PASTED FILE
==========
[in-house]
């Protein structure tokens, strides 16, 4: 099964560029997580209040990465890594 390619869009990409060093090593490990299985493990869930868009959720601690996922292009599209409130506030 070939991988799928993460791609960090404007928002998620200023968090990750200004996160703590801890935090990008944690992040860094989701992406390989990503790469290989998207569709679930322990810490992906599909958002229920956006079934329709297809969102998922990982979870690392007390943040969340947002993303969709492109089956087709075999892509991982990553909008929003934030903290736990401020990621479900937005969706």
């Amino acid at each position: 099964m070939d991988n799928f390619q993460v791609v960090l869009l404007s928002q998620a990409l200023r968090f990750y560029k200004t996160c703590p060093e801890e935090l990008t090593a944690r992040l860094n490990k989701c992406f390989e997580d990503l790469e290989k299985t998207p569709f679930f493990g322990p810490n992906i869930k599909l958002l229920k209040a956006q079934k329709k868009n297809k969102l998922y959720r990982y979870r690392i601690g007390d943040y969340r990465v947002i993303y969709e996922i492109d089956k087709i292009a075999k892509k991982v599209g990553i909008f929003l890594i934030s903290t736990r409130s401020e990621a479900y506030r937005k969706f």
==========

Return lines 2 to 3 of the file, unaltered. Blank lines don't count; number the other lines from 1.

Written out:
């Protein structure tokens, strides 16, 4: 099964560029997580209040990465890594 390619869009990409060093090593490990299985493990869930868009959720601690996922292009599209409130506030 070939991988799928993460791609960090404007928002998620200023968090990750200004996160703590801890935090990008944690992040860094989701992406390989990503790469290989998207569709679930322990810490992906599909958002229920956006079934329709297809969102998922990982979870690392007390943040969340947002993303969709492109089956087709075999892509991982990553909008929003934030903290736990401020990621479900937005969706």
């Amino acid at each position: 099964m070939d991988n799928f390619q993460v791609v960090l869009l404007s928002q998620a990409l200023r968090f990750y560029k200004t996160c703590p060093e801890e935090l990008t090593a944690r992040l860094n490990k989701c992406f390989e997580d990503l790469e290989k299985t998207p569709f679930f493990g322990p810490n992906i869930k599909l958002l229920k209040a956006q079934k329709k868009n297809k969102l998922y959720r990982y979870r690392i601690g007390d943040y969340r990465v947002i993303y969709e996922i492109d089956k087709i292009a075999k892509k991982v599209g990553i909008f929003l890594i934030s903290t736990r409130s401020e990621a479900y506030r937005k969706f």